This customer from the village of Worfield has a Travertine tiled floor in their kitchen/dining room which had a crack across four of the tiles. The dining room forms an extension to the original old building and as you can the crack had occurred along the front of the patio doorway. Potentially this could indicate an issue with the foundation as there was a definite difference in the height of the tiles on either side of the crack.
Repairing Cracked Travertine Tile
To repair the crack I cleaned the area, dried it and then filled the crack with a colour matching resin. When the resin was set I started to grind the tiles to bring them back to the same level and then finished by polishing.
Naturally I mentioned our cleaning and sealing service but as it turns out the customer had only recently cleaned and sealed the floor themselves and so I was only needed for the repair which I think you will agree has turned out rather well, certainly the customer was happy as they left the following feedback on my profile.
“Jozsef has done a brilliant job, would certainly recommend him .”
The photographs below probably don’t do this job justice but in summary recent high winds had dislodged tiles from the roof adjacent this conservatory at a house in Oldham causing them to smash through the glass roof and damage the Travertine Tiles on the floor below.
Cleaning, Filling and Polishing Travertine Tiles
The first job was to wash the floor down with Tile Doctor Pro-Clean to give it a general clean and remove any surface dirt and grit from the floor. Travertine is a very hard stone so to restore the finish it needs to be cut back and polished using of a set of diamond encrusted burnishing pads fitted to a rotary machine. You start with a coarse pad with a little water, then a medium pad, fine pad and finish with a very fine polishing pad, this takes some time but the effect it quite transforming, it does build up slurry on the floor so it all needs to be washed down again at the end. I use a wet vacuum to remove the liquids from the floor and this also gets the floor quite dry. I then filled the holes in the damaged tiles using resin cement that matched the colour of the Travertine.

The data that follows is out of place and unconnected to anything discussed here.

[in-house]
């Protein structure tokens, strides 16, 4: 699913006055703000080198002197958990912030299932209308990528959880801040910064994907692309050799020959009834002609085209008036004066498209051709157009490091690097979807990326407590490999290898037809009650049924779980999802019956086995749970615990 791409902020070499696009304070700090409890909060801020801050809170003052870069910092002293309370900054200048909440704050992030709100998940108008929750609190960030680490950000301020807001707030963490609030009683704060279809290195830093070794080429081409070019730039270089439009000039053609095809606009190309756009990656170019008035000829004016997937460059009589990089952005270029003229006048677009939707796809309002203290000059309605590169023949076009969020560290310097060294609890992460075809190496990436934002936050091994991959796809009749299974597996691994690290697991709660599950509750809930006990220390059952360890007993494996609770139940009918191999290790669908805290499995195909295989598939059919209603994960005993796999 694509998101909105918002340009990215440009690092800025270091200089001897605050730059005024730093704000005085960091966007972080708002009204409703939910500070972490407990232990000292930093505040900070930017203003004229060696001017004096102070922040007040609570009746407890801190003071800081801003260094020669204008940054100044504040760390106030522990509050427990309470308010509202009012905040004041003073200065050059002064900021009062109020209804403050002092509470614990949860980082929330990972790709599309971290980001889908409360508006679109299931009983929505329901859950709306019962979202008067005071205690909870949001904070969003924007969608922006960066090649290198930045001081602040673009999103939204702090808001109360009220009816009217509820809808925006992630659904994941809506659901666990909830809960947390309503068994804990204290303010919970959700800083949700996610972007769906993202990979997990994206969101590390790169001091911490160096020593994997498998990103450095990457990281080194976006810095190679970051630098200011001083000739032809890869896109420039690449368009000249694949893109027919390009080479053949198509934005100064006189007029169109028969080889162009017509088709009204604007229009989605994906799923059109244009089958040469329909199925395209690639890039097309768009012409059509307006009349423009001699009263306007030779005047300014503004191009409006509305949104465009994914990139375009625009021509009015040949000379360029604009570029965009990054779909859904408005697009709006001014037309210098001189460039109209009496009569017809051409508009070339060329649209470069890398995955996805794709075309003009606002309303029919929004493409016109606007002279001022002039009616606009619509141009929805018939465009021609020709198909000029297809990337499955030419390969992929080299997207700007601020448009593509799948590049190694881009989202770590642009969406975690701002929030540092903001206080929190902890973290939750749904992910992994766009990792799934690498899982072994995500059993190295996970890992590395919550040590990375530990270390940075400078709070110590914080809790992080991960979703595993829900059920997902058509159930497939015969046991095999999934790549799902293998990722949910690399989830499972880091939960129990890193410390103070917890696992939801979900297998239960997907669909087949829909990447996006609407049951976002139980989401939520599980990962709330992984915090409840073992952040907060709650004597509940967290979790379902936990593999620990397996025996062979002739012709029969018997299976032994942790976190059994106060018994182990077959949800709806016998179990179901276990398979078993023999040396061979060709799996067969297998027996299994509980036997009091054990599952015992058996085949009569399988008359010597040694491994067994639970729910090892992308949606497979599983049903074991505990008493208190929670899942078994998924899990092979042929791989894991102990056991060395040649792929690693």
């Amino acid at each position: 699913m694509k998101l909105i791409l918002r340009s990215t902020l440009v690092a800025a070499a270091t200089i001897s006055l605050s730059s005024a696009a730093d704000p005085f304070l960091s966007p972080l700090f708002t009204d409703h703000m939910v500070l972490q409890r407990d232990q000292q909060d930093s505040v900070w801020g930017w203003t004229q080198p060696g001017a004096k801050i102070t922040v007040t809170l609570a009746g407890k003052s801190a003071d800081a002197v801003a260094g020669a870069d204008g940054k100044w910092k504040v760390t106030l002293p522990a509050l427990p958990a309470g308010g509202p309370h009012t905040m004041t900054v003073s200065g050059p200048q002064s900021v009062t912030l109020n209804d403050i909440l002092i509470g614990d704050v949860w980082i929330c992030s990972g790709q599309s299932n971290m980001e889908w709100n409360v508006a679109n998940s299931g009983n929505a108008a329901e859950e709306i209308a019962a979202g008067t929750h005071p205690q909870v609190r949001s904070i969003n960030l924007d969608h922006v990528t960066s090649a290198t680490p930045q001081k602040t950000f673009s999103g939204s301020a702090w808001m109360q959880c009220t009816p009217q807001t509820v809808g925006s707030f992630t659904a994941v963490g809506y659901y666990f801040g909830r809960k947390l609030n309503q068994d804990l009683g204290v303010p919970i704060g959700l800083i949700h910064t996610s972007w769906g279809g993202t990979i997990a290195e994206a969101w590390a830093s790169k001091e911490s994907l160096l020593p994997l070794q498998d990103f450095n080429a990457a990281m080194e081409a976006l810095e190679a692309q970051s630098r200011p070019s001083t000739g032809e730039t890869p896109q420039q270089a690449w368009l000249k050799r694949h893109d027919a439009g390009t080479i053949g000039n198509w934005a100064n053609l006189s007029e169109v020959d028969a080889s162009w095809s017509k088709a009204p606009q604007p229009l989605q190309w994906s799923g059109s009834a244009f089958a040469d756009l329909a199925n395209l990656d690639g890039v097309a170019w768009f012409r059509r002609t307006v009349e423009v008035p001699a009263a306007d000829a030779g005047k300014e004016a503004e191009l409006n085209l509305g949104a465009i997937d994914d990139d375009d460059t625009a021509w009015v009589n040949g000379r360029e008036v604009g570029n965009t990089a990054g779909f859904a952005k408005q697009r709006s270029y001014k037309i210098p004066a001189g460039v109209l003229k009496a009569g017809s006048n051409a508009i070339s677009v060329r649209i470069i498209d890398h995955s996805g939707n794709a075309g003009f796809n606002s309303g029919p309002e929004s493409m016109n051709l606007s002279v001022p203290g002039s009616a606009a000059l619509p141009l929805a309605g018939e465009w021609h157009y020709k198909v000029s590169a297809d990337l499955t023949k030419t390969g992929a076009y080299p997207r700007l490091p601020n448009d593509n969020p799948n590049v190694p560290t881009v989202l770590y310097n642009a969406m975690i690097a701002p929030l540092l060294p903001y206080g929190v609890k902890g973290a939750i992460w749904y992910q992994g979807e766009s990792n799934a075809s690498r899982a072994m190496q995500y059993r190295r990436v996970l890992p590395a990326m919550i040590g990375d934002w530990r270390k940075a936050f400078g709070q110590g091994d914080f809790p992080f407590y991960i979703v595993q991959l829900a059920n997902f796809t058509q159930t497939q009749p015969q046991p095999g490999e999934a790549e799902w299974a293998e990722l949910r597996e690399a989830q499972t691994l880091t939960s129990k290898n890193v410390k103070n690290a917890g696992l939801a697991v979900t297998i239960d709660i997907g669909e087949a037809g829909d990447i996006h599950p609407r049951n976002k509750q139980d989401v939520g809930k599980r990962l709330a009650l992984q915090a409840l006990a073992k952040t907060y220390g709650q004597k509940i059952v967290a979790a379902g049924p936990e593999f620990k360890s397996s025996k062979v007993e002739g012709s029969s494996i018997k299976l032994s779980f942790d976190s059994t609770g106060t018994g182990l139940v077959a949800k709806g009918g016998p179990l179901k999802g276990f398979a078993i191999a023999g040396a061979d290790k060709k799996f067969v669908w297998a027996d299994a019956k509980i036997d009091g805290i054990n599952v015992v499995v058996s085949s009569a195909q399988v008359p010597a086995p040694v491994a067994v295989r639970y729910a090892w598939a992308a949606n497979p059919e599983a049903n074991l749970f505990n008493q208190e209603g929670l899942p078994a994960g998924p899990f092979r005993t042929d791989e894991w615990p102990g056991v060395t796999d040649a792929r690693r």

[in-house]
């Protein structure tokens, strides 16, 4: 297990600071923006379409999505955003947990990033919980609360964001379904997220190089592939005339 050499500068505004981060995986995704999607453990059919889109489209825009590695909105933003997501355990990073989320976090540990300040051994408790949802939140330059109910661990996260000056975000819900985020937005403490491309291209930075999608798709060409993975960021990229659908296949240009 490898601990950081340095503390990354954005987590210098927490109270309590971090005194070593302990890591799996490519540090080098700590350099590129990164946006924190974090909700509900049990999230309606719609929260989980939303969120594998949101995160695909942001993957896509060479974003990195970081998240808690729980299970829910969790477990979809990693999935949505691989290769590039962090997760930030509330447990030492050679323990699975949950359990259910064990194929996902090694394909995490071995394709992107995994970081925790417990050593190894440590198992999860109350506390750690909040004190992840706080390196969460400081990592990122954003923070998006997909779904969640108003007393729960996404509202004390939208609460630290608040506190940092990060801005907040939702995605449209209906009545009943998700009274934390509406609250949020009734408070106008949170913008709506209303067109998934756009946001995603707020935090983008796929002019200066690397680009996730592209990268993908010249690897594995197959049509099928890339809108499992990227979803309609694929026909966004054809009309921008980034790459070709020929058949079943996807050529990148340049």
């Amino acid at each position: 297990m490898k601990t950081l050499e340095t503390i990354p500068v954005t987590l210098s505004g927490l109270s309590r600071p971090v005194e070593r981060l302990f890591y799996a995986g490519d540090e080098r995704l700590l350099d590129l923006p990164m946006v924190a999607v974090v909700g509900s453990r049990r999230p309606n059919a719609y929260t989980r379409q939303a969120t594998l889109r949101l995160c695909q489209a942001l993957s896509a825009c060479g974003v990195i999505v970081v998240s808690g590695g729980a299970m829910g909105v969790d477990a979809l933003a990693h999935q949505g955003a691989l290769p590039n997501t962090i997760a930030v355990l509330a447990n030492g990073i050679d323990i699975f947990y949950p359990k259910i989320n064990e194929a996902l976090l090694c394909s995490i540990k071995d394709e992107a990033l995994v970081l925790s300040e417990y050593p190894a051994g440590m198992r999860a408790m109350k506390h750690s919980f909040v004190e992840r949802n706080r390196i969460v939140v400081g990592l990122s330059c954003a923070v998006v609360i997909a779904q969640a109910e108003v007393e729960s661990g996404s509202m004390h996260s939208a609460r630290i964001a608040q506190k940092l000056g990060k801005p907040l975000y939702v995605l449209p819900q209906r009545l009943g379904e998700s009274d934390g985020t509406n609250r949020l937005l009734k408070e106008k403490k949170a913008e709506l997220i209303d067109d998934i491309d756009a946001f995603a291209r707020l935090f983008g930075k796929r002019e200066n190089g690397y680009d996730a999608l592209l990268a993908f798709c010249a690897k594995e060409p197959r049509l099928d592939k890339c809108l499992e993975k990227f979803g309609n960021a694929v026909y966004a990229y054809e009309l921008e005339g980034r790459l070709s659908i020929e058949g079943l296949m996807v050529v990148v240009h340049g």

Sealing and Buffing Travertine Tile
I let the floor dry fully overnight and came back the next day to seal the tiles checking first with a damp meter that the floor has dried. A sealer is highly recommended for natural stone as it protects the stone from staining and keeps it looking good for longer. For this floor I used coats of Tile Doctor Colour Grow which is a colour enhancing sealer that brings out the colours in natural stone, it’s also an impregnating sealer that soaks into the pores of the stone and preventing dirt becoming ingrained there. Once the sealer was dry it was buffed using a white buffing pad to make sure that I hadn’t left any residues from the seal.
The job took two days to complete and the customer was very happy with the final finish and the fact that you could not tell where the damage had been.